In House Freethinking: Have you signed on the dotted line?

Most people are probably of the view that signing an agreement indicates that they intend to be bound by it. But what if the agreement has not been signed? Can a binding contract still come into existence?

This has been the scenario in a number of recent cases considered by the courts and is a useful reminder that agreements can be binding even though they might not be signed by all parties and, instead, remain as attachments to the last email exchange! However, it also reinforces the importance of making it clear during contract negotiations that you do not ,intend the terms of an agreement to be binding until they are agreed.

The consequence may be that a binding contract comes into force unintentionally as the Bieber case below demonstrates

Good Practice Points

It can become easy to forget to chase up on signatures when a contract is finally agreed as often you might be juggling many and already be on to the next one! To avoid any unwanted and potentially costly claims from third parties that an agreement is not binding simply because they have not signed it, make sure that someone is responsible for ensuring that it has been signed.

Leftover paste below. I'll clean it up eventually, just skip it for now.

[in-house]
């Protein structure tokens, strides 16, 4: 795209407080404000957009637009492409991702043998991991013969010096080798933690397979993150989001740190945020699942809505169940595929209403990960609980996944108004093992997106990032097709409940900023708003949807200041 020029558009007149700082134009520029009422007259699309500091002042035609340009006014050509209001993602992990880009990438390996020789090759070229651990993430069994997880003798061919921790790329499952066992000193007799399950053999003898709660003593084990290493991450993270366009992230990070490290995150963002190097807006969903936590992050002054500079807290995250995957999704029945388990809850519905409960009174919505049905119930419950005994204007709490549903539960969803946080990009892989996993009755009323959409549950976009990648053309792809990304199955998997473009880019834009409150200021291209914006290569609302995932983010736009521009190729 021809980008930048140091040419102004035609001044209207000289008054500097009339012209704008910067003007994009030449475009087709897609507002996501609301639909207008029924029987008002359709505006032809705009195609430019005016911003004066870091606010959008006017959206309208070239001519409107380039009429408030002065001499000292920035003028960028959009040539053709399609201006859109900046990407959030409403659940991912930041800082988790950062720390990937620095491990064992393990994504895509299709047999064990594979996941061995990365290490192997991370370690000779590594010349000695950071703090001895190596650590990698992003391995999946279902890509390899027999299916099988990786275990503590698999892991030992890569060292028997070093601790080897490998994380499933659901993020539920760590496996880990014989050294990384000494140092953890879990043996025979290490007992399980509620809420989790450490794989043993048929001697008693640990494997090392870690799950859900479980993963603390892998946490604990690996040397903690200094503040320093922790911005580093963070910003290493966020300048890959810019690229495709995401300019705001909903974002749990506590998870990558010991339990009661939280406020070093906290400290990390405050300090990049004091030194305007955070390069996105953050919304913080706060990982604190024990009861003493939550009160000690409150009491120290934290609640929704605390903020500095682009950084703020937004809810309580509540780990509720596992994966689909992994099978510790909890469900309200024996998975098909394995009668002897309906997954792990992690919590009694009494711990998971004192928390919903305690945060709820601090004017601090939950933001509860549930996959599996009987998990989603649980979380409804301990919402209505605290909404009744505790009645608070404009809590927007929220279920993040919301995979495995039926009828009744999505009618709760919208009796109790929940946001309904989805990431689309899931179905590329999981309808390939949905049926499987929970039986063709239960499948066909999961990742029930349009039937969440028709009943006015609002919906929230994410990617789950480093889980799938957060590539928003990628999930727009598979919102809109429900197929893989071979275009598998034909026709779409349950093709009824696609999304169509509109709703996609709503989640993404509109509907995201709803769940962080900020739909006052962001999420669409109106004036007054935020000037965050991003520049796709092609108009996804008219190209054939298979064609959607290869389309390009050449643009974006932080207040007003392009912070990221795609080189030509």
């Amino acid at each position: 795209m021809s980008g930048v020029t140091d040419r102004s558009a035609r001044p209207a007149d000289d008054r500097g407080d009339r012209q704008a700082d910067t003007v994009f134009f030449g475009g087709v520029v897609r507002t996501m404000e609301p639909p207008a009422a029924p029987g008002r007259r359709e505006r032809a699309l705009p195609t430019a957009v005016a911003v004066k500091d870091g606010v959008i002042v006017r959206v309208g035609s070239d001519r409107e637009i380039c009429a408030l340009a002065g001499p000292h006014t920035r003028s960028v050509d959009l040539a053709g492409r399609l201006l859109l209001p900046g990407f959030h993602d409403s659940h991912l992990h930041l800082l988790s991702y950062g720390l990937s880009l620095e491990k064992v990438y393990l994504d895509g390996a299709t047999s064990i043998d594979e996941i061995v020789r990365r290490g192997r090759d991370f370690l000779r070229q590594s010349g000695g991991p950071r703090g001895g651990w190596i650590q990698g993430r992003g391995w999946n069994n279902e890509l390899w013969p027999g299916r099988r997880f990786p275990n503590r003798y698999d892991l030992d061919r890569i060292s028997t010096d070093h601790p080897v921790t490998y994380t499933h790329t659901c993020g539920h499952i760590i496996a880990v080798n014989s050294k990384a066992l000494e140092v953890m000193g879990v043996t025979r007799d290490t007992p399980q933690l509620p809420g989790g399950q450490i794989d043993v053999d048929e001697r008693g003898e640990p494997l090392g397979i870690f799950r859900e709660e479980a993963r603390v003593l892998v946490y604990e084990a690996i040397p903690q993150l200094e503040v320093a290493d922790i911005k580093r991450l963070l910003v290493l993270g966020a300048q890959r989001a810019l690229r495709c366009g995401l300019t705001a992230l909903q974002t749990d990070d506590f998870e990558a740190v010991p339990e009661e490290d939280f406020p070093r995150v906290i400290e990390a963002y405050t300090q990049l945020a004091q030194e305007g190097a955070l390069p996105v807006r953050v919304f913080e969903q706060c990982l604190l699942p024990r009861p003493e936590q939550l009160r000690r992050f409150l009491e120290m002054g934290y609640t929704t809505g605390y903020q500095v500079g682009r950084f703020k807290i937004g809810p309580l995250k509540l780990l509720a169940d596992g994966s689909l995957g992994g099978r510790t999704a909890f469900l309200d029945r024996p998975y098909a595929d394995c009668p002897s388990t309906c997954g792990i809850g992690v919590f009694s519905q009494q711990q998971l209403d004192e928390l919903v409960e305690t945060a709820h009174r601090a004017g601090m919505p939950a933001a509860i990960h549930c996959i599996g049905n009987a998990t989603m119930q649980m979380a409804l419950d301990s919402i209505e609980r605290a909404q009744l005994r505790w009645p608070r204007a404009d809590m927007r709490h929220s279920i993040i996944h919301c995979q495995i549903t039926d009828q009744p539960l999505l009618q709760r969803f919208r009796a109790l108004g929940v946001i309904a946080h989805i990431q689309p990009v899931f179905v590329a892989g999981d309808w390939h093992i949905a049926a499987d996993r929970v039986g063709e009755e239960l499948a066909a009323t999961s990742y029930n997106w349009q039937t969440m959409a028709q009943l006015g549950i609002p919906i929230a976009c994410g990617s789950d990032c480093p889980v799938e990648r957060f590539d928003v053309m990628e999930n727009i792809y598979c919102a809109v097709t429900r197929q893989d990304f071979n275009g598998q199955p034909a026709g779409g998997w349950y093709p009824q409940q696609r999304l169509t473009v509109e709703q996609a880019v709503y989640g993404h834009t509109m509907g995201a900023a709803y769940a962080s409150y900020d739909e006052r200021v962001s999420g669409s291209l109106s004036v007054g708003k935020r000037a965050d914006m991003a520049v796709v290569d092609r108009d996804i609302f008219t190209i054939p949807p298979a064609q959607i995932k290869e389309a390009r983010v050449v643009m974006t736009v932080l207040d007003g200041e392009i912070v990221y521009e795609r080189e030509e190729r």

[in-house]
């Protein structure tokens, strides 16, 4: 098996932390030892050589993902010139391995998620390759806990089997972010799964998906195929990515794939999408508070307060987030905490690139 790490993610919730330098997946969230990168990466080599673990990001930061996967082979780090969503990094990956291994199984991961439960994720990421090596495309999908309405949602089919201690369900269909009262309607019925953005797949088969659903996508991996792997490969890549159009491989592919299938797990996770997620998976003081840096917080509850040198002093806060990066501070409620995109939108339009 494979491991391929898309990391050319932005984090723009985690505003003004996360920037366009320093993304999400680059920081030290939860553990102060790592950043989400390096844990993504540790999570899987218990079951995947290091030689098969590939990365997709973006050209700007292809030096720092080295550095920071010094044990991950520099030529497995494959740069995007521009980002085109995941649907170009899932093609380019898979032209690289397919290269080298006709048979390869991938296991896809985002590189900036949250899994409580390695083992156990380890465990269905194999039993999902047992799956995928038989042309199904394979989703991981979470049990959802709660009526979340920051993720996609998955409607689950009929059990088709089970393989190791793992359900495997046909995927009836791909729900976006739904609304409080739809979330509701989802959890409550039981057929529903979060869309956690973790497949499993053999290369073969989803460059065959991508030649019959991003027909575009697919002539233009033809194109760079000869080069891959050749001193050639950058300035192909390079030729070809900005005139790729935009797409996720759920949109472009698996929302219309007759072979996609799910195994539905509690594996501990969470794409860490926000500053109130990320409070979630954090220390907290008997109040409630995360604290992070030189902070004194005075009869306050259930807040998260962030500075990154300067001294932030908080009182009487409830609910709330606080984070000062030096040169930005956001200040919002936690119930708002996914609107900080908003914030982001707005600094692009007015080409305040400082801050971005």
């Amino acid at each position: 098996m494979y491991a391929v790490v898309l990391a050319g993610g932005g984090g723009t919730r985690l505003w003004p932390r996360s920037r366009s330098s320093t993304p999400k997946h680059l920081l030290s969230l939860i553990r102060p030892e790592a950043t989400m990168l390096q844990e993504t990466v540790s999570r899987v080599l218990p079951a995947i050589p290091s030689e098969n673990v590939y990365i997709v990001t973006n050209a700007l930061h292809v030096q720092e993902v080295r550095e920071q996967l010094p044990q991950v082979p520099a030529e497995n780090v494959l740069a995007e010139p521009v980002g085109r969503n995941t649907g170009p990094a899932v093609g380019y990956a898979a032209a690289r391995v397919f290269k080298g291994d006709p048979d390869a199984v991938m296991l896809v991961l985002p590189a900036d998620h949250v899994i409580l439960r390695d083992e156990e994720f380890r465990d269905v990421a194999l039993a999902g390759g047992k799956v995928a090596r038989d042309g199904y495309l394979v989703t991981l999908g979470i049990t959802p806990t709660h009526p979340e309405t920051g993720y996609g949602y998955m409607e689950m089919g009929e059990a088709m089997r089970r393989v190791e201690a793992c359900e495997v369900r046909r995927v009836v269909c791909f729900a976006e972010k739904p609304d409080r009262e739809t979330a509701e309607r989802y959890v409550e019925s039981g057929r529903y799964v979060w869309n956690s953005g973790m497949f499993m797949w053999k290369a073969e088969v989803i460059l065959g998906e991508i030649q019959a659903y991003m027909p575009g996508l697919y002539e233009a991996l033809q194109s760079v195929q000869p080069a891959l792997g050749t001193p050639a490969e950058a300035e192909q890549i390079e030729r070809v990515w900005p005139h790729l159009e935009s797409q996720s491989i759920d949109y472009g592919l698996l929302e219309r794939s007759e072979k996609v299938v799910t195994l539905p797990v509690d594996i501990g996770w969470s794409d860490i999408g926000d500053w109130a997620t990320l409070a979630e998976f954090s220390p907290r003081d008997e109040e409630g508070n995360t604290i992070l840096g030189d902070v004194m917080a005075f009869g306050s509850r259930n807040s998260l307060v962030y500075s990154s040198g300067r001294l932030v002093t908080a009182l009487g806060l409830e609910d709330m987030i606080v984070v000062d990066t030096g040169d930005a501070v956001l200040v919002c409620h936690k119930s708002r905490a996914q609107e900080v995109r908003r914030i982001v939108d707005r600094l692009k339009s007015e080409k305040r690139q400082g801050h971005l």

Although the use of the label "subject to contract" is not foolproof, its use creates a strong presumption that you do not intend to be bound by the contents of a document. Whilst the draft contract itself might be marked appropriately, it is also useful to get into the habit of marking related email exchanges "subject to contract". With email being the most common method of written exchange, it is possible for the courts to infer that "subject to contract" protection is lost if the content of emails, for example, demonstrate that the parties intended to act in a different way.In agreeing to settle any contractual disputes, ensure that written exchanges of correspondence setting out the terms of any settlement before the settlement agreement itself is prepared are marked "subject to contract".

Reveille Independent LLC v Anotech International (UK) Ltd (2015)Was a signature required in order for the contract to be accepted?

Was acceptance communicated by conduct?

Was the branding conflicts term a condition precedent to the agreement?The judge did not accept Anotech’s argument that the branding conflict term was a condition precedent which required Reveille to stop Mr Ramsay selling his own range of cookware products in the USA. Both sides knew from the outset that Reveille could not prevent Mr Ramsay from doing so provided he did not infringe its intellectual property.

So Anotech was obliged to pay up, at least those instalments falling due in the opening stages of the project

A Ltd v B Ltd (2015)Bieber v Teathers Ltd (in liquidation) (2014)

The content of this page is a summary of the law in force at the date of publication and is not exhaustive, nor does it contain definitive advice. Specialist legal advice should be sought in relation to any queries that may arise.